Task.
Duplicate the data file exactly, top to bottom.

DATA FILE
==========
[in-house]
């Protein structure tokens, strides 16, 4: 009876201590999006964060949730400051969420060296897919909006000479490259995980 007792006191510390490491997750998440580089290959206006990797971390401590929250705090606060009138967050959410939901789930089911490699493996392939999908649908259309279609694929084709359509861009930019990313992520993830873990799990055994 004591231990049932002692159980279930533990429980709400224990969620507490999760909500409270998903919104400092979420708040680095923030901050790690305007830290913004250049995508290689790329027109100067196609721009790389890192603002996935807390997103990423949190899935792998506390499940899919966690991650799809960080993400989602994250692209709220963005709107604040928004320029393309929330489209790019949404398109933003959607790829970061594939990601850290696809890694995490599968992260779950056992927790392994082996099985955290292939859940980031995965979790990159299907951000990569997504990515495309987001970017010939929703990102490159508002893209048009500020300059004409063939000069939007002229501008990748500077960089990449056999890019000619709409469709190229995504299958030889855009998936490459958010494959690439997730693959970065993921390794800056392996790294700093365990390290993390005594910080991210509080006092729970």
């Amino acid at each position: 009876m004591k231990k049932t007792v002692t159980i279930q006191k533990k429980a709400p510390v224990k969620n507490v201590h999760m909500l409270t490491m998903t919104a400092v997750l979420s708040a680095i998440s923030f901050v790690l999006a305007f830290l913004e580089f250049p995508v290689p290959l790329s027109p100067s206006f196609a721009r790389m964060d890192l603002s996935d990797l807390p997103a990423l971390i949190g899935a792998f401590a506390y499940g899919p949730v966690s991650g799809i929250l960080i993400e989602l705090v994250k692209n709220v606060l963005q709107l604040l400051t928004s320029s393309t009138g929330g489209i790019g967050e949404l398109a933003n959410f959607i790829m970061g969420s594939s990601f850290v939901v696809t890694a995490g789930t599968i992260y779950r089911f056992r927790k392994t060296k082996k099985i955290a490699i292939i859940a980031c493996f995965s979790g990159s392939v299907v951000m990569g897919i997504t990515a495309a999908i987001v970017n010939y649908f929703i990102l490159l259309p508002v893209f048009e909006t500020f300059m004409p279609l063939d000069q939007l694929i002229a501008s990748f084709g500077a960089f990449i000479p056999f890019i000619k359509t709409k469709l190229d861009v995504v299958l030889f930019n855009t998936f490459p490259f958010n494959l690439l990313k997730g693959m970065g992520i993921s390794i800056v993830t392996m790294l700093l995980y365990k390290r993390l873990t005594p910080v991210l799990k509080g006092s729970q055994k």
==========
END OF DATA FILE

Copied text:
[in-house]
């Protein structure tokens, strides 16, 4: 009876201590999006964060949730400051969420060296897919909006000479490259995980 007792006191510390490491997750998440580089290959206006990797971390401590929250705090606060009138967050959410939901789930089911490699493996392939999908649908259309279609694929084709359509861009930019990313992520993830873990799990055994 004591231990049932002692159980279930533990429980709400224990969620507490999760909500409270998903919104400092979420708040680095923030901050790690305007830290913004250049995508290689790329027109100067196609721009790389890192603002996935807390997103990423949190899935792998506390499940899919966690991650799809960080993400989602994250692209709220963005709107604040928004320029393309929330489209790019949404398109933003959607790829970061594939990601850290696809890694995490599968992260779950056992927790392994082996099985955290292939859940980031995965979790990159299907951000990569997504990515495309987001970017010939929703990102490159508002893209048009500020300059004409063939000069939007002229501008990748500077960089990449056999890019000619709409469709190229995504299958030889855009998936490459958010494959690439997730693959970065993921390794800056392996790294700093365990390290993390005594910080991210509080006092729970």
């Amino acid at each position: 009876m004591k231990k049932t007792v002692t159980i279930q006191k533990k429980a709400p510390v224990k969620n507490v201590h999760m909500l409270t490491m998903t919104a400092v997750l979420s708040a680095i998440s923030f901050v790690l999006a305007f830290l913004e580089f250049p995508v290689p290959l790329s027109p100067s206006f196609a721009r790389m964060d890192l603002s996935d990797l807390p997103a990423l971390i949190g899935a792998f401590a506390y499940g899919p949730v966690s991650g799809i929250l960080i993400e989602l705090v994250k692209n709220v606060l963005q709107l604040l400051t928004s320029s393309t009138g929330g489209i790019g967050e949404l398109a933003n959410f959607i790829m970061g969420s594939s990601f850290v939901v696809t890694a995490g789930t599968i992260y779950r089911f056992r927790k392994t060296k082996k099985i955290a490699i292939i859940a980031c493996f995965s979790g990159s392939v299907v951000m990569g897919i997504t990515a495309a999908i987001v970017n010939y649908f929703i990102l490159l259309p508002v893209f048009e909006t500020f300059m004409p279609l063939d000069q939007l694929i002229a501008s990748f084709g500077a960089f990449i000479p056999f890019i000619k359509t709409k469709l190229d861009v995504v299958l030889f930019n855009t998936f490459p490259f958010n494959l690439l990313k997730g693959m970065g992520i993921s390794i800056v993830t392996m790294l700093l995980y365990k390290r993390l873990t005594p910080v991210l799990k509080g006092s729970q055994k």